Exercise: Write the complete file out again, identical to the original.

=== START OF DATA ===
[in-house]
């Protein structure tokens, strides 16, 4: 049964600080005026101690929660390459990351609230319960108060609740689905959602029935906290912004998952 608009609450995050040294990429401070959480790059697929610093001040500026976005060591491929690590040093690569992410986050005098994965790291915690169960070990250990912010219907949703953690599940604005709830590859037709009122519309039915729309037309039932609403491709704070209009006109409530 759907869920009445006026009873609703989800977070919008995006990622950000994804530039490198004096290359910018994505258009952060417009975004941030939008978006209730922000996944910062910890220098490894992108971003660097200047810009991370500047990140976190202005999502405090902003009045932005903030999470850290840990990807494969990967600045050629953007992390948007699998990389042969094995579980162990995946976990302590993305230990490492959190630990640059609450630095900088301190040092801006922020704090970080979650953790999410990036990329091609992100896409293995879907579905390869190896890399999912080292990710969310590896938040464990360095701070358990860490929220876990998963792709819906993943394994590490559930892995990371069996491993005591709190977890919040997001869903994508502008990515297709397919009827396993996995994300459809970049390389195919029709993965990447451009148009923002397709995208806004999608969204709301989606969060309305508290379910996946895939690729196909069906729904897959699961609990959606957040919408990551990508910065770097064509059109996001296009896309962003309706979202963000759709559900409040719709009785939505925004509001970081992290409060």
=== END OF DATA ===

[in-house]
């Protein structure tokens, strides 16, 4: 049964600080005026101690929660390459990351609230319960108060609740689905959602029935906290912004998952 608009609450995050040294990429401070959480790059697929610093001040500026976005060591491929690590040093690569992410986050005098994965790291915690169960070990250990912010219907949703953690599940604005709830590859037709009122519309039915729309037309039932609403491709704070209009006109409530 759907869920009445006026009873609703989800977070919008995006990622950000994804530039490198004096290359910018994505258009952060417009975004941030939008978006209730922000996944910062910890220098490894992108971003660097200047810009991370500047990140976190202005999502405090902003009045932005903030999470850290840990990807494969990967600045050629953007992390948007699998990389042969094995579980162990995946976990302590993305230990490492959190630990640059609450630095900088301190040092801006922020704090970080979650953790999410990036990329091609992100896409293995879907579905390869190896890399999912080292990710969310590896938040464990360095701070358990860490929220876990998963792709819906993943394994590490559930892995990371069996491993005591709190977890919040997001869903994508502008990515297709397919009827396993996995994300459809970049390389195919029709993965990447451009148009923002397709995208806004999608969204709301989606969060309305508290379910996946895939690729196909069906729904897959699961609990959606957040919408990551990508910065770097064509059109996001296009896309962003309706979202963000759709559900409040719709009785939505925004509001970081992290409060």